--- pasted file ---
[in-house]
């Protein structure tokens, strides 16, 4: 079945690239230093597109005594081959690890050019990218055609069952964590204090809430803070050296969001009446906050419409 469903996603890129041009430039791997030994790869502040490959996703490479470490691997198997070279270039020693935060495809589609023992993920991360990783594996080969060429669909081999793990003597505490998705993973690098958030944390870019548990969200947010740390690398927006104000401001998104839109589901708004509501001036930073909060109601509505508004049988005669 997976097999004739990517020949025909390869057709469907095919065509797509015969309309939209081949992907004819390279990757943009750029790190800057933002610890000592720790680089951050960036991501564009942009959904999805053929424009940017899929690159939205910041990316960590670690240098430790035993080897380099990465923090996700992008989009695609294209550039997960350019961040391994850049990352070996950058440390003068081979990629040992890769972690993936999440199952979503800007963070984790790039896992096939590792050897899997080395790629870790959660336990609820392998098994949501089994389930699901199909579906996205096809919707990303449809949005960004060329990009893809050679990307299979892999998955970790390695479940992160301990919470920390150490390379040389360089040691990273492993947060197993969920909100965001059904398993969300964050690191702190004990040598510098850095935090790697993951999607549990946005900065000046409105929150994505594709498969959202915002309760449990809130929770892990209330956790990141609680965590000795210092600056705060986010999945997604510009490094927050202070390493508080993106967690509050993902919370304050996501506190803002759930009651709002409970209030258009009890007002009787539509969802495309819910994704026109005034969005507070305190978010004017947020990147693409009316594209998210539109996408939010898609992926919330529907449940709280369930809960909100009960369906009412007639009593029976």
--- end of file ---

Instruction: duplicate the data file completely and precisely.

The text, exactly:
[in-house]
């Protein structure tokens, strides 16, 4: 079945690239230093597109005594081959690890050019990218055609069952964590204090809430803070050296969001009446906050419409 469903996603890129041009430039791997030994790869502040490959996703490479470490691997198997070279270039020693935060495809589609023992993920991360990783594996080969060429669909081999793990003597505490998705993973690098958030944390870019548990969200947010740390690398927006104000401001998104839109589901708004509501001036930073909060109601509505508004049988005669 997976097999004739990517020949025909390869057709469907095919065509797509015969309309939209081949992907004819390279990757943009750029790190800057933002610890000592720790680089951050960036991501564009942009959904999805053929424009940017899929690159939205910041990316960590670690240098430790035993080897380099990465923090996700992008989009695609294209550039997960350019961040391994850049990352070996950058440390003068081979990629040992890769972690993936999440199952979503800007963070984790790039896992096939590792050897899997080395790629870790959660336990609820392998098994949501089994389930699901199909579906996205096809919707990303449809949005960004060329990009893809050679990307299979892999998955970790390695479940992160301990919470920390150490390379040389360089040691990273492993947060197993969920909100965001059904398993969300964050690191702190004990040598510098850095935090790697993951999607549990946005900065000046409105929150994505594709498969959202915002309760449990809130929770892990209330956790990141609680965590000795210092600056705060986010999945997604510009490094927050202070390493508080993106967690509050993902919370304050996501506190803002759930009651709002409970209030258009009890007002009787539509969802495309819910994704026109005034969005507070305190978010004017947020990147693409009316594209998210539109996408939010898609992926919330529907449940709280369930809960909100009960369906009412007639009593029976």